The Brooklyn City railroad was the original horsecar line which began operations in 1854. There were several other companies that came to be within the next decade. There were Horse car lines , a couple of cable car routes and finally electrification about 1895.
The BRT or Brooklyn Rapid Transit Corporation was formed around the turn of the century to consolidate transit in Brooklyn and Queens and Nassau under one corporate entity. There were but a few that did not become part of BRT most notable of which was the Manhattan Bridge 3 cent line running between Flatbush and Fulton st to Manhattan and canal street via the Manhattan Bridge.
The BRT had over its history a number of Labor Union diputes and strikes. During the 1919 strike, the well known Malbone street accident occurred which forced the company in receivership.
In 1923, the company was reorganized into the BMT or Brooklyn Manhattan Transit . It took over all of the BRT subway and elevated rail lines as well as the BRT trolley and bus lines that existed at the time . The Brooklyn and Queens Transit was organized as a separate company in 1929 and the BMT placed the operation of the Brooklyn and Queens Transit streetcar and bus routes at that time under B&QT Operation.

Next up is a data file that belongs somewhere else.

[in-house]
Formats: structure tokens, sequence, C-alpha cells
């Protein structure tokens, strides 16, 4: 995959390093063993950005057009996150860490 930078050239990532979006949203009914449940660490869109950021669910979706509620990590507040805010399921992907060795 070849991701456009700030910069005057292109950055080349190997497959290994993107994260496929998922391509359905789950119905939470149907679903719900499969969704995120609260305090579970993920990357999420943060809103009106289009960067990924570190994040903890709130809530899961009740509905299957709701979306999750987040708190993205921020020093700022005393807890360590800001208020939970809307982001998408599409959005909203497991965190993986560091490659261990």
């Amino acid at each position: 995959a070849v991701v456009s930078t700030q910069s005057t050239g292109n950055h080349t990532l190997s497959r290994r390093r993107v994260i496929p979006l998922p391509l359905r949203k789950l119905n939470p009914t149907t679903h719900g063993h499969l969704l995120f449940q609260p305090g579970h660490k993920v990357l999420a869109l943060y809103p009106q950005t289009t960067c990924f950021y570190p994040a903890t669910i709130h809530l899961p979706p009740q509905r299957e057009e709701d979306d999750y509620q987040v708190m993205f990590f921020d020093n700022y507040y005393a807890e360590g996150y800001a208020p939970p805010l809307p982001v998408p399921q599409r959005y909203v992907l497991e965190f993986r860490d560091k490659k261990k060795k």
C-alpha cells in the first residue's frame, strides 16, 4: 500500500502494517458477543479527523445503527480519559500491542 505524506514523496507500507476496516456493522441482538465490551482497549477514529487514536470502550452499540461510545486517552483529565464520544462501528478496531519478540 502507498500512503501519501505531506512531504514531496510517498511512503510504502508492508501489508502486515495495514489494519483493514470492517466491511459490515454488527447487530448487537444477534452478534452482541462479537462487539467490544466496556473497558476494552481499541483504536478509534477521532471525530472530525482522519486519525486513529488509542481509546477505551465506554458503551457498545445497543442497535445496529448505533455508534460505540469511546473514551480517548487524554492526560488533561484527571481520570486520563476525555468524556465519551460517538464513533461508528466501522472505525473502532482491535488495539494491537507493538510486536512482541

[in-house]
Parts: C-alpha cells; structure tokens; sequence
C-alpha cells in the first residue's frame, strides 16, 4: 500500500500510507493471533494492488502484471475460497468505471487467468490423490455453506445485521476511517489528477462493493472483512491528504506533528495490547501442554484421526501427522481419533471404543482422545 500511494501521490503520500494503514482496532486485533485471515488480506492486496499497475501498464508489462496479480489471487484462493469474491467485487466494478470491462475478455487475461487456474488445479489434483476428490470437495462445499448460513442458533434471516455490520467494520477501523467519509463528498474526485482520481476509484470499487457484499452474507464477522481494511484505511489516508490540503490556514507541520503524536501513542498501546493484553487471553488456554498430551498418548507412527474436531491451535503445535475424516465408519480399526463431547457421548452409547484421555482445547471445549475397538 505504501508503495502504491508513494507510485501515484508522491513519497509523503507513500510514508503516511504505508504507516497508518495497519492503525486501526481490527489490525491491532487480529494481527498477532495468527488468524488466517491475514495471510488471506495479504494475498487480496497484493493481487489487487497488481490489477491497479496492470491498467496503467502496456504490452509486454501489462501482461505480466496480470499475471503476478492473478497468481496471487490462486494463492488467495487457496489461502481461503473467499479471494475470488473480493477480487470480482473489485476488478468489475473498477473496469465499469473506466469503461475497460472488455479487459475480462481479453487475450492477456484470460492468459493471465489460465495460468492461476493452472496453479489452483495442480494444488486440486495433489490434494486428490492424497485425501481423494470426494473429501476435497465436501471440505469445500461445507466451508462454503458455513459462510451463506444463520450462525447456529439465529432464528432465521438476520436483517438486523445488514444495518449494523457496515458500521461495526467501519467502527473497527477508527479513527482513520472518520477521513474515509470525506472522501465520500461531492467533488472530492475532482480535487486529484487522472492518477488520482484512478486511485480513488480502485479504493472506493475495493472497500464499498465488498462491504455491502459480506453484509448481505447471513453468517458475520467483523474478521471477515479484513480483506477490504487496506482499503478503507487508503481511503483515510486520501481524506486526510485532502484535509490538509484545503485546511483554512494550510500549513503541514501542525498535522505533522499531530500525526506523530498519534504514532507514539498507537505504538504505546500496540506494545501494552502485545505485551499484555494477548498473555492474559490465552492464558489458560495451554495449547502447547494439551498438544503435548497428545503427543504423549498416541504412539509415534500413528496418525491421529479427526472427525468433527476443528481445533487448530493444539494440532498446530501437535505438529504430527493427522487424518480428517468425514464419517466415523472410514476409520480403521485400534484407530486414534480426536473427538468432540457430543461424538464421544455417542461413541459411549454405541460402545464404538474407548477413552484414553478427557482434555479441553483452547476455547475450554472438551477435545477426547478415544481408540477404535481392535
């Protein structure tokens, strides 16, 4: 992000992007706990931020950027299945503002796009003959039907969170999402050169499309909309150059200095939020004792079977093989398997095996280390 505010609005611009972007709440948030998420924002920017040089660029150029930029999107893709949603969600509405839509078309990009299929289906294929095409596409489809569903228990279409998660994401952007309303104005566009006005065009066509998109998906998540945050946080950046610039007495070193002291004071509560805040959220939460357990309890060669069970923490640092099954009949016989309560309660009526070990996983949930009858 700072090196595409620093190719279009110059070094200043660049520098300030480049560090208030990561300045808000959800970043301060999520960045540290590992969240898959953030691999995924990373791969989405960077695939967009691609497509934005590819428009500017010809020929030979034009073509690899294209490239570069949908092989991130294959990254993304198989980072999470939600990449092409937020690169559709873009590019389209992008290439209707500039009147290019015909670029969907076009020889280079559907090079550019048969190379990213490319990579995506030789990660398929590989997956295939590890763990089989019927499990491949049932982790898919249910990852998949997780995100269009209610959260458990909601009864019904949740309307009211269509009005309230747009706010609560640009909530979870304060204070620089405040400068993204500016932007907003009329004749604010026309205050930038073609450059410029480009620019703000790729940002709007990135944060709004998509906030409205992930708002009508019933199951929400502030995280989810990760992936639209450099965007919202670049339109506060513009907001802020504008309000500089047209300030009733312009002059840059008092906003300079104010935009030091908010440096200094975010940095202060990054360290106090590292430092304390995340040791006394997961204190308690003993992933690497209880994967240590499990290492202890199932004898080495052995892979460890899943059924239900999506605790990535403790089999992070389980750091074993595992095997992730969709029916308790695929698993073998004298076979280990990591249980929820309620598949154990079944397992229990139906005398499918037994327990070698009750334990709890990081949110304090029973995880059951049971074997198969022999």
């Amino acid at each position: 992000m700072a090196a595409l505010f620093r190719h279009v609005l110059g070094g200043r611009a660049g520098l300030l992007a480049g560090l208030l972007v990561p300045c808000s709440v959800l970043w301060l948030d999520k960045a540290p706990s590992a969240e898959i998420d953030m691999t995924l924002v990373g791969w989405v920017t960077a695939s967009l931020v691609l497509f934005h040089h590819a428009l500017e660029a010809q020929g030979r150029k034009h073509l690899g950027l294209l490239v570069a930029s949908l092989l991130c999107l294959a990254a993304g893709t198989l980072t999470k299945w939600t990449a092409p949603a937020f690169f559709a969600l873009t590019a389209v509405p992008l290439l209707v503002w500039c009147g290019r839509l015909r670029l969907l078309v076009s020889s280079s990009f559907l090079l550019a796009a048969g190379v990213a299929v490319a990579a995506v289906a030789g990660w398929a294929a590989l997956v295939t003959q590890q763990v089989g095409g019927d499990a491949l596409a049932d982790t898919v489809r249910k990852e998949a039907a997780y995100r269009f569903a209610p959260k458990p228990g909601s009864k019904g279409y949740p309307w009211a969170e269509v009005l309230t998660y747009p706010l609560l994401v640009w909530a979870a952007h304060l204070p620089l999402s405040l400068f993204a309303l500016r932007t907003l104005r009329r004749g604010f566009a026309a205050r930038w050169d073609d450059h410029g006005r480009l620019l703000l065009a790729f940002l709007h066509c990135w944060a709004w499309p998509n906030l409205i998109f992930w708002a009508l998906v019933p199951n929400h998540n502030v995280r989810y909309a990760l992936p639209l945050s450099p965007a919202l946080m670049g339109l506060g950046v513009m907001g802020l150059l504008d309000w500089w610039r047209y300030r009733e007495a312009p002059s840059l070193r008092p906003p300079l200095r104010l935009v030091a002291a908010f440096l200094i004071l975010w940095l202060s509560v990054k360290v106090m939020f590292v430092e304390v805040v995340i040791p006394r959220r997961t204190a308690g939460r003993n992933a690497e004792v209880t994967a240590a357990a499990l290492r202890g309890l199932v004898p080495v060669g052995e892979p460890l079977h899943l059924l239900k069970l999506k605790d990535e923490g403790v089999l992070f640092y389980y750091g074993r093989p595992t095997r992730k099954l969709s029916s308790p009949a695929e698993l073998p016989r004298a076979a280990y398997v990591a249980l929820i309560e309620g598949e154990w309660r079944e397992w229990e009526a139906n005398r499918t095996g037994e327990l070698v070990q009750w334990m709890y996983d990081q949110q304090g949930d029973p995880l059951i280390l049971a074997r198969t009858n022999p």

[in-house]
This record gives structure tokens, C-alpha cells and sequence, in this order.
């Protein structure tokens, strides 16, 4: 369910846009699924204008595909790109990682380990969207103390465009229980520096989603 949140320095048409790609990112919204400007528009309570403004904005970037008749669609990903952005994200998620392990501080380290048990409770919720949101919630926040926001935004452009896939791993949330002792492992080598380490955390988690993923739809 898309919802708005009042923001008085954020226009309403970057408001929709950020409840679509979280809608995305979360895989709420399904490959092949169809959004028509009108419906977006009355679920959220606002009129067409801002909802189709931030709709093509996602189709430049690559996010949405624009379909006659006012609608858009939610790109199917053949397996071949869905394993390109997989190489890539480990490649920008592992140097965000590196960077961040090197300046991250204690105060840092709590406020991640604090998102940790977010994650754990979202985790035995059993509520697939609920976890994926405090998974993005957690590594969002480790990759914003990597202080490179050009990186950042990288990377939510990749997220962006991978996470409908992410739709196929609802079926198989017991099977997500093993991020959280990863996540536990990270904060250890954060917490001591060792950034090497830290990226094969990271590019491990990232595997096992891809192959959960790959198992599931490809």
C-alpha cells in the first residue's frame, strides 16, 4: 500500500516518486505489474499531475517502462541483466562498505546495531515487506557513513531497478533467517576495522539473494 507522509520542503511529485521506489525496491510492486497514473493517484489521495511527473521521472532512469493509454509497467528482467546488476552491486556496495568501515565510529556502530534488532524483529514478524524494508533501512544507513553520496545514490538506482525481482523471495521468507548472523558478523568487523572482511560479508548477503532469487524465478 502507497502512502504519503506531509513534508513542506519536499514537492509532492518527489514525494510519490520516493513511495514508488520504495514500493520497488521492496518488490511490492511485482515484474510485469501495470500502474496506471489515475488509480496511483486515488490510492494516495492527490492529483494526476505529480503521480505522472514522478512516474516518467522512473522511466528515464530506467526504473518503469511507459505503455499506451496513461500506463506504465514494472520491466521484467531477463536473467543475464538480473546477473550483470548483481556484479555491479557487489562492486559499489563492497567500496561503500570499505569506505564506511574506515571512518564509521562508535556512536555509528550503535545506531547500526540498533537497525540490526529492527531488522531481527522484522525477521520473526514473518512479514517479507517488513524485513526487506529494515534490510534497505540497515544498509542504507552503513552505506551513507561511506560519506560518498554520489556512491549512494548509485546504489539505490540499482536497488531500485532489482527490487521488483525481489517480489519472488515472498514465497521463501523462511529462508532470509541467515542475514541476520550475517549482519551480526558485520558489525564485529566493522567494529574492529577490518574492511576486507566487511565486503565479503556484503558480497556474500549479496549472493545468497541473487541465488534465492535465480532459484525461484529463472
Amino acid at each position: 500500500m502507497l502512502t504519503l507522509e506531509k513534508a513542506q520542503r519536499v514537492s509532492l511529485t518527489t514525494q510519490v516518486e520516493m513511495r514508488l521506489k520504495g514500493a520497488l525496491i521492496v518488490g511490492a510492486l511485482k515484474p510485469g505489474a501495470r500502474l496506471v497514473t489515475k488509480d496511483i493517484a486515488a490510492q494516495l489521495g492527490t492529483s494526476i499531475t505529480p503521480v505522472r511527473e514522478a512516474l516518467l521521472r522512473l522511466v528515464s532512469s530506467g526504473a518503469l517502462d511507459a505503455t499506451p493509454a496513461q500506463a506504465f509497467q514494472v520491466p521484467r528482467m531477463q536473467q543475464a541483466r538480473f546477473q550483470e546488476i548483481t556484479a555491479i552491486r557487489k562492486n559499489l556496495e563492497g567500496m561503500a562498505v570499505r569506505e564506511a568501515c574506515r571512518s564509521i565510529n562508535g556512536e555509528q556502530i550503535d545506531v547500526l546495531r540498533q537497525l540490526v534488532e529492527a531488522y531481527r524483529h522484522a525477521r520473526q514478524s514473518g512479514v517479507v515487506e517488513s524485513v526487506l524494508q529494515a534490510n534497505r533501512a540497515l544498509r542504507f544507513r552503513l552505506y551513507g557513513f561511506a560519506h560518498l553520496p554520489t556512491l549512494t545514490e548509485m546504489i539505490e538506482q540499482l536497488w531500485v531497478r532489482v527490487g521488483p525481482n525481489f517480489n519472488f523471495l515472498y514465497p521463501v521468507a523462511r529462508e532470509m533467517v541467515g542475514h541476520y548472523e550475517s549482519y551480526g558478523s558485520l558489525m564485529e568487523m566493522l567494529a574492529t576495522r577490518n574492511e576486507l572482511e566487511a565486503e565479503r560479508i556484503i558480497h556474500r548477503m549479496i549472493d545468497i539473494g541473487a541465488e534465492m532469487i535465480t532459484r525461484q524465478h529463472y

In June 1940, New York city organized the Board of Transport which acquired the assets and operations of the IRT and the BMT including the B&QT A process of unification began at that time. The City replaced the Board of Transport with the Transit Authority in 1953 and the first true unified line took place 1n 1954 with the BMT Culver line in Brooklyn on McDonald avenue, being re routed into the IND;s 6th avenue line at Church ave. All but three trolley lines in Brooklyn were gone by then , these last three closing by October 1956.
So to answer your question , All of the companies you noted were part of one company and the same company that oprated the streetcar lines in Brooklyn. From the Horse car of the Brooklyn City Railroad to the PCC car shown in the Transit Authority colors represents a span of 100 years of Streetcar lines in Brooklyn. A great post Bobby.